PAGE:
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Confidence - Popular Beliefs - Page 2

post #16 of 24
Thread Starter 
Quote:
Originally Posted by maleofglory
I also disagree. Being well dressed is not going to bring about success in your job (or even land a job) as much as being a confident individual willing to take risks and make decisions. Assuming such individual is 'normally' dressed to some moderate standard, they will have MUCH more success over their life then a well dressed insecure individual.

How many people would agree?

"Much more" is a stretch, and it's USA-centric, but it is true to an extent. Yet the "brashness quotient" won't do much good in, for example, a low-level research job, while the beauty premium is believed to significantly sway in such a setting.

Also, with some women, brashness won't be a plus.

There doesn't appear to be any hard evidence linking it to lower fear of public speaking, the biggest fear according to many surveys and something which being dressed well does help.

As for the many men who are insecure... Telling them to be "confident" or accept a lower quality of life doesn't help.
post #17 of 24
Thread Starter 
As a follow-up to the claim that most men think they dress well, here is some old information about how high school boys rate themselves. It's safe to assume that not much has changed over the years and not much changes in becoming an adult.

Extremely well dressed 5.5%
Better than average 9.0%
About as well as average 84.6%
Poorer than average 1.0%
Very poorly dressed 0.0%
post #18 of 24
Quote:
It's safe to assume that ... not much changes in becoming an adult.
That is not at all a safe assumption.
post #19 of 24
Quote:
Originally Posted by Fritz
That is not at all a safe assumption.

The numbers might not exactly match but I'd tend to agree that it probably is a fairly safe assumption. Men compare themselves to the average, not to the pick of the litter. Think about the underlying psychology.

I can't count the number of times i've seen men in their 20s complementing each other for a very average level of dress. Then they put on a suit (usually poorly fitting, cheaply made and/or black) or a stripey shirt and all of a sudden they think they're the best-dressed in town.

Part of me wants to recommend them to this site out of pity and remembering what it was like to think that Kenneth Coles were great shoes, but then I remember that by leaving the average to their ignorance, my skinny ass can be above average and more easily compete for the pick of the litter females :P

Believe me, the clothes help, but so does the confidence that goes along with knowing you look good.

I propose a new slogan for the forum:
StyleForum: helping men get better pussy since 2002!
post #20 of 24
A little crude, but maybe we can use it for our Hustler feature.
post #21 of 24
Quote:
The numbers might not exactly match but I'd tend to agree that it probably is a fairly safe assumption. Men compare themselves to the average, not to the pick of the litter. Think about the underlying psychology.
My objection was more to the method rather than the numbers: I wouldn't want to base my decisions on a poll among HSers from way back. I agree that I find the numbers plausible for contemporary adult males, but that's just guesswork. People should be more careful when statistics are used to "prove" some argument, that's a bit of a pet peeve of mine.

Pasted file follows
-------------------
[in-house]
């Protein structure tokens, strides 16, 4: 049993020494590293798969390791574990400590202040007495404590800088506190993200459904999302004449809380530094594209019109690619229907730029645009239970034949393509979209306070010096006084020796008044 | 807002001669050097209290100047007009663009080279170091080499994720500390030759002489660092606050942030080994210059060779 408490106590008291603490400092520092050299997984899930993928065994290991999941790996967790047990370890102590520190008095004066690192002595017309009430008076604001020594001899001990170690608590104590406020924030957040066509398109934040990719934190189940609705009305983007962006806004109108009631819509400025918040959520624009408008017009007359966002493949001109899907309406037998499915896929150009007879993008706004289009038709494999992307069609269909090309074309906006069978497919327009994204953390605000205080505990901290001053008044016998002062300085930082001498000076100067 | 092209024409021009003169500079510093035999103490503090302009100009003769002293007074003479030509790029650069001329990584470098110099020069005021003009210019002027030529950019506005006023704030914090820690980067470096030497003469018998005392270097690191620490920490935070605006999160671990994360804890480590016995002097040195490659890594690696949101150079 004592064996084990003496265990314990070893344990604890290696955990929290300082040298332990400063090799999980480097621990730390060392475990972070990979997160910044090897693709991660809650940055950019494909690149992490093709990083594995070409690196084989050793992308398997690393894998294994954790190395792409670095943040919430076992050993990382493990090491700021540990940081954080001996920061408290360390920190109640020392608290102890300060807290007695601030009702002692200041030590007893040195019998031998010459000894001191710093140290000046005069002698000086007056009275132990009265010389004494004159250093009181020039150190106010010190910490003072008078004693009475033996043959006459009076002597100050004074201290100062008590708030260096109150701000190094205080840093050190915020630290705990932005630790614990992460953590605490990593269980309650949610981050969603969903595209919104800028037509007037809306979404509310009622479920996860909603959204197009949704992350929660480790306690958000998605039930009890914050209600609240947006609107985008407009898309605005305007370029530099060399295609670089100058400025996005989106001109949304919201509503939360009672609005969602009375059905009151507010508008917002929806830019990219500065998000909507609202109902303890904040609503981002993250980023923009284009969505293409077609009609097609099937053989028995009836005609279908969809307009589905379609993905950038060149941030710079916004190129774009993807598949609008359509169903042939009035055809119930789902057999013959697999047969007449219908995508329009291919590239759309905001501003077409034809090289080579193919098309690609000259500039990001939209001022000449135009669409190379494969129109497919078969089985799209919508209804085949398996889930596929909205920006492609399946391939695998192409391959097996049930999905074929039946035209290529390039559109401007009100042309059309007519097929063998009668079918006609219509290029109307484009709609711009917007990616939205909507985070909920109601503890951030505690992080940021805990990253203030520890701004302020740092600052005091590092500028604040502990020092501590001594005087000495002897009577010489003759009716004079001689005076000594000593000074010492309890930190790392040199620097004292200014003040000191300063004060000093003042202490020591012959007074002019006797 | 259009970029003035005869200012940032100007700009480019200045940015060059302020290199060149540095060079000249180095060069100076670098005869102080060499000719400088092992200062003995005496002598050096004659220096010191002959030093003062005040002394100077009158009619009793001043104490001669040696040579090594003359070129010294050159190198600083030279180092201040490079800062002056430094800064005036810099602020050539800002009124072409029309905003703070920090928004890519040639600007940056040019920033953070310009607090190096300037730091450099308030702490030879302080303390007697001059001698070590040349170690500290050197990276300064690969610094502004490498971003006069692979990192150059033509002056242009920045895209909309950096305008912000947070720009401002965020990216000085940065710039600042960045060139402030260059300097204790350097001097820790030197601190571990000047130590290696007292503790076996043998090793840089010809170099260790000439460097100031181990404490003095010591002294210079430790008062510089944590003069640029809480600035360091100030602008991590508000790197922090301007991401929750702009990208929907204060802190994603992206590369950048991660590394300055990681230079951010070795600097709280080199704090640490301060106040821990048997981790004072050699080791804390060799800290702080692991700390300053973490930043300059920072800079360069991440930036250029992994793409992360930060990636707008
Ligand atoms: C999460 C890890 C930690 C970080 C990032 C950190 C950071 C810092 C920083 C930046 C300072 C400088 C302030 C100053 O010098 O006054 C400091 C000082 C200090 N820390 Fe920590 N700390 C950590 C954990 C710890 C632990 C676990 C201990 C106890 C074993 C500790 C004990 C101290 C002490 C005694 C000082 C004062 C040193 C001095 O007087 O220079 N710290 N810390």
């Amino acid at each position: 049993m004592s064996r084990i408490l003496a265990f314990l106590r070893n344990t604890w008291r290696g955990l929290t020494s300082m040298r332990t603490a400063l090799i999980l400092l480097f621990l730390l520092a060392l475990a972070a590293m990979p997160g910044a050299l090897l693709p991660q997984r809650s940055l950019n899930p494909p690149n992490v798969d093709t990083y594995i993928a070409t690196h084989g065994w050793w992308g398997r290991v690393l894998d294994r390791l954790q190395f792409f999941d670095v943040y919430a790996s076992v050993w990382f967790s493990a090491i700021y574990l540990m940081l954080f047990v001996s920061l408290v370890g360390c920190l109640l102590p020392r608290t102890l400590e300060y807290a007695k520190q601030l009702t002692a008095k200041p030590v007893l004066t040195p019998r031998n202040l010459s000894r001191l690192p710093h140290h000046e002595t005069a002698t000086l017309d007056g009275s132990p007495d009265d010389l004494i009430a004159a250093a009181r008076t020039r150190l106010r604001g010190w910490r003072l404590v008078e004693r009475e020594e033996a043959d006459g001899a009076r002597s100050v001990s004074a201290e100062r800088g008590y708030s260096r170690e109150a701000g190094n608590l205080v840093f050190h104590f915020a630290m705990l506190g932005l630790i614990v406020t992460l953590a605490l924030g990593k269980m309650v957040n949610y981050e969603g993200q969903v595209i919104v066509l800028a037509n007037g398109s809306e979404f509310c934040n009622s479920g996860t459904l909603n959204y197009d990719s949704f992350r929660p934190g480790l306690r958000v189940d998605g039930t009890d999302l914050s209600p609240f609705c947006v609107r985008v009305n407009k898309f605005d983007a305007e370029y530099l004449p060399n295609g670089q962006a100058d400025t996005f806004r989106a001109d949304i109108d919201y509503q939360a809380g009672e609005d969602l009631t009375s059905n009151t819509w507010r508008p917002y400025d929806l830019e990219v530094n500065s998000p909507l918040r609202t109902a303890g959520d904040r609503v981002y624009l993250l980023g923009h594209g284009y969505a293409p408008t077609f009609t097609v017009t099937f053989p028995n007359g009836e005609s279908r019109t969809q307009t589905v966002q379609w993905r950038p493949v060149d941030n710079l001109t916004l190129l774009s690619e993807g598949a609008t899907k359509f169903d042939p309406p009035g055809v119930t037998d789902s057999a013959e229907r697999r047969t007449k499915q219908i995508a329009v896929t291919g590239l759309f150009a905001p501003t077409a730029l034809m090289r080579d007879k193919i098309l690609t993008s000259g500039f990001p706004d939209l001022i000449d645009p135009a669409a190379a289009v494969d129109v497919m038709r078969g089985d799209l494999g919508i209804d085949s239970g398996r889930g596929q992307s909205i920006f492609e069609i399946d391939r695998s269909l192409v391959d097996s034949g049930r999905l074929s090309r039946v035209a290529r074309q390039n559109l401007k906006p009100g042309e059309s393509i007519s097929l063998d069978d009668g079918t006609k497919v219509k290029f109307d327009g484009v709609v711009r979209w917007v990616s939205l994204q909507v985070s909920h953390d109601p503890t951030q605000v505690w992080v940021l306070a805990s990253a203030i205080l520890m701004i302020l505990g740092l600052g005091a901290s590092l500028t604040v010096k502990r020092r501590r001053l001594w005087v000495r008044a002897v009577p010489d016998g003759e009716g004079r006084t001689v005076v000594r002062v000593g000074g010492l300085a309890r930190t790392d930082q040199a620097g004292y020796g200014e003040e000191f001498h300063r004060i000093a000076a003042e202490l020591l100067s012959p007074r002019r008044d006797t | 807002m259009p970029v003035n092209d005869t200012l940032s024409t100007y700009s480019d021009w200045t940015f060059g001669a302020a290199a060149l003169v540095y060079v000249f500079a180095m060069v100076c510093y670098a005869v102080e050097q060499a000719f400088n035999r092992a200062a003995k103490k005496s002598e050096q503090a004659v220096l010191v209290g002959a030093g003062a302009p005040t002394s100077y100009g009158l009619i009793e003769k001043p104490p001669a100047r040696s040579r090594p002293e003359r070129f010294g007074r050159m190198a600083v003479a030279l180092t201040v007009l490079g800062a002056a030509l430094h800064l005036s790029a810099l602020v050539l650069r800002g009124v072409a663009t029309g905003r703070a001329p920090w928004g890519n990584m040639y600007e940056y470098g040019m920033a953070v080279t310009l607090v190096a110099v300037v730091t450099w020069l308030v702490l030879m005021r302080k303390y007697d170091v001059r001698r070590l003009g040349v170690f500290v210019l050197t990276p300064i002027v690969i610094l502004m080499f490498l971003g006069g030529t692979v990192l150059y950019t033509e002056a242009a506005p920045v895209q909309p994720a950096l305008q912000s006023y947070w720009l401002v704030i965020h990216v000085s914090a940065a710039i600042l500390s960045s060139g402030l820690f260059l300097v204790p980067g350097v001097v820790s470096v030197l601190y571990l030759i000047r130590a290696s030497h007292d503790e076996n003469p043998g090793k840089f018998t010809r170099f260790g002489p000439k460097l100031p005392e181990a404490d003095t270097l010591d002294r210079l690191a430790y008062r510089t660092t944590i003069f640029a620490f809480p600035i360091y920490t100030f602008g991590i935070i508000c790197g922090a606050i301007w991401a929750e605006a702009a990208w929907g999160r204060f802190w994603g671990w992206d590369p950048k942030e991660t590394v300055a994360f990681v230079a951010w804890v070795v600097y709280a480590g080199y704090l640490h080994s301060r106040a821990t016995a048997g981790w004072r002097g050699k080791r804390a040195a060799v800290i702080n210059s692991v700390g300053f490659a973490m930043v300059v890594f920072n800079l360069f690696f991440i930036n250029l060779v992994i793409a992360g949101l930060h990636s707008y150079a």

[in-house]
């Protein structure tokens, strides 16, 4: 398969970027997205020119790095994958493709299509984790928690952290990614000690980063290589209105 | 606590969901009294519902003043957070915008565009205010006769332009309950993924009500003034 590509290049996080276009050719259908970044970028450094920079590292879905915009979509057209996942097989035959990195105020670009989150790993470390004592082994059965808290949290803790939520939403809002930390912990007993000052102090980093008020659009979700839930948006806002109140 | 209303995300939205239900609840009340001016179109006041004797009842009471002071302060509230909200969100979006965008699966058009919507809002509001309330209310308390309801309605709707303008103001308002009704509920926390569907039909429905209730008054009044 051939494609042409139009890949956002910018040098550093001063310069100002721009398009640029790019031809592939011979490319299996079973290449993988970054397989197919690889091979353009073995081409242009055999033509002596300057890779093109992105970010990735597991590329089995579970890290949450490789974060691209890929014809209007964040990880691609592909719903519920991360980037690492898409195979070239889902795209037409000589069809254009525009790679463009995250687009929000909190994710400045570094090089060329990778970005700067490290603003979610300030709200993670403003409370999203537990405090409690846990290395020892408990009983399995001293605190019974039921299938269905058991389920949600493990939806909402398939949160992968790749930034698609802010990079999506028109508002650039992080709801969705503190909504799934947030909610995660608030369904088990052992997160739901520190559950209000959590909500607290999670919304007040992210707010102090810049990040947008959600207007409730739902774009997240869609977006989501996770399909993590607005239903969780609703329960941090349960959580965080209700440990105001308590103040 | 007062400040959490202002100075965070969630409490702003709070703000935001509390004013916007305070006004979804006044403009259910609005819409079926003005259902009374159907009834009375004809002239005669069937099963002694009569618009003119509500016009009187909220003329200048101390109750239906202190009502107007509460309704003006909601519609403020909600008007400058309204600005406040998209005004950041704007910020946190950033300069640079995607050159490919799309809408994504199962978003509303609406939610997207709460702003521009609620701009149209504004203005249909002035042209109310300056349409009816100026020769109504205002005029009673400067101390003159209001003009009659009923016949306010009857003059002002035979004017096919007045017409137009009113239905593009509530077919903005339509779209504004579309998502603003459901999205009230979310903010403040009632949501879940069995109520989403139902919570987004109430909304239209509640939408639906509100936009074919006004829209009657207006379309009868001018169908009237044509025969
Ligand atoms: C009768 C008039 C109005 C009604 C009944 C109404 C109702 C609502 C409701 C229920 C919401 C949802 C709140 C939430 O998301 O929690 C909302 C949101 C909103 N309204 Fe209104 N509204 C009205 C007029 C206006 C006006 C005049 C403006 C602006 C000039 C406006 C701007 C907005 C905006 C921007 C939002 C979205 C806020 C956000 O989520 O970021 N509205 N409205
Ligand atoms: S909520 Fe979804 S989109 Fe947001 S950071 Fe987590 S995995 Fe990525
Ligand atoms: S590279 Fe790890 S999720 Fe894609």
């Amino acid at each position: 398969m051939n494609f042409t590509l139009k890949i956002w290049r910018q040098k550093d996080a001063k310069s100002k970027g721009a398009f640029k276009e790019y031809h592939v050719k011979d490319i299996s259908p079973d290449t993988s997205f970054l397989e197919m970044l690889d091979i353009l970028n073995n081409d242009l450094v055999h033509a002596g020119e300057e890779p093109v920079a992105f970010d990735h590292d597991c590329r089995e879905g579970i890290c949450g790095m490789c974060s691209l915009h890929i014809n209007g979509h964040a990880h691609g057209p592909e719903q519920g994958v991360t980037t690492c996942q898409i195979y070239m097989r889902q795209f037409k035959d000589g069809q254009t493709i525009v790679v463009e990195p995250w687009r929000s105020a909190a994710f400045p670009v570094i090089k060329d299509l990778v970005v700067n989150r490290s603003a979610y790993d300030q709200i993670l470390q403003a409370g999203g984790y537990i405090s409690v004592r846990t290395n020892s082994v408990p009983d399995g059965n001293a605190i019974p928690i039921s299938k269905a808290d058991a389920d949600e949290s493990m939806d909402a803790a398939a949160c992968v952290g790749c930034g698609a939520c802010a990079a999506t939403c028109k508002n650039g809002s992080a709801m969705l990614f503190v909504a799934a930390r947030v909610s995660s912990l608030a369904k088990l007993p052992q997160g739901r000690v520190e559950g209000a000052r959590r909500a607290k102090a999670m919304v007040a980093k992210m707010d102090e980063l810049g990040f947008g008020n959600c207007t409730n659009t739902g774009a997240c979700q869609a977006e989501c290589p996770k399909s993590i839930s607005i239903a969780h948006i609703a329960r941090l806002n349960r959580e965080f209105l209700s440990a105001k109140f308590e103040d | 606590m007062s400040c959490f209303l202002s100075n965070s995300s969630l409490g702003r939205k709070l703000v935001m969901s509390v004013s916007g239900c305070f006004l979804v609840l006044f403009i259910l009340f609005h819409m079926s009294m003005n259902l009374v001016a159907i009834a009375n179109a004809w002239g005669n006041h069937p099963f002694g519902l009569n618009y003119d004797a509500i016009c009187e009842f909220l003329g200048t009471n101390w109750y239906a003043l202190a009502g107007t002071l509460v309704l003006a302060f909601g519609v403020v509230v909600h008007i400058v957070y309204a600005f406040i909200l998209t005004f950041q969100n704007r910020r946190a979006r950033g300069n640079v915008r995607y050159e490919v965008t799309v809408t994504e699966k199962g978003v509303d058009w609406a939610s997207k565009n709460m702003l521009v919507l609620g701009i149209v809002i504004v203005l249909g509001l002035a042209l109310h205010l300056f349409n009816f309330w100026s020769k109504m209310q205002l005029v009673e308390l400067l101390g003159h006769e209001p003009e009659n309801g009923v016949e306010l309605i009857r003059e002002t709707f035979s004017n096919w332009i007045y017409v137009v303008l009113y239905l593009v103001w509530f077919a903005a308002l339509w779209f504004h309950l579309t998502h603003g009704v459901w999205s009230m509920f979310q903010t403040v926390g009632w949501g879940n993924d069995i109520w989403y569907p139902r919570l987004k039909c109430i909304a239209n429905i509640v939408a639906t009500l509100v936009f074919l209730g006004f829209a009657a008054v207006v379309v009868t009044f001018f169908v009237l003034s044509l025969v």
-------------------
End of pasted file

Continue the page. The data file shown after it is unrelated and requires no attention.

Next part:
Quote:
I propose a new slogan for the forum: StyleForum: helping men get better pussy since 2002!
Can we get the free porn back then? I mean, just for, like, umh, motivation?
post #22 of 24
Thread Starter 
The original objection wasn't stated well, but it is valid.

Digging further, here is better data, from Sears.

No Extreme Makeovers Necessary
The resounding majority of men polled (87 percent) say they are just fine, thank you, with their sense of style and don't think they need a style
makeover. However, some of their significant others don't necessarily agree
-- with nearly one out of four women (24 percent) wishing their man would get a visit from the fashion police.

Not Too Shabby
More than half of all men polled (55 percent) think that they dress fashionably, with 62 percent of women stating that their significant others have style, according to the survey conducted for the new Structure collection at Sears. However, 42 percent of male respondents felt they were lacking in the dapper department and nearly a third of all women (31 percent) felt their men weren't style savvy.


If you read between the lines (for example, the discrepency between "fashionable" men and men rated by partnered women as "having style), you'll see it suggests that dressing well helps a guy enter a relationship. (Anecdotally, that's true, most here believe.) If this company gains access to the raw data, you will hear more about the subject.
post #23 of 24
Quote:
Originally Posted by mensimageconsultant.com
More than half of all men polled (55 percent) think that they dress fashionably, with 62 percent of women stating that their significant others have style, according to the survey conducted for the new Structure collection at Sears.

Doesn't that make you cringe? J, we need a vomit emoticon.
post #24 of 24
Thread Starter 
It sounds like the poll questions weren't specific enough. Looking at the average man on the street, you see many slobs, but men at classier bars, for example, usually dress okay. (With fit and quality not good, but most observers don't notice that.) A sizable percentage of men is, by that definition, fashionable, but not on a regular basis.

Some of them do sabotage their confidence or self-regard by ordinarily looking bad and getting subpar treatment. But why they won't bother to present themselves effectively is a subject for later.
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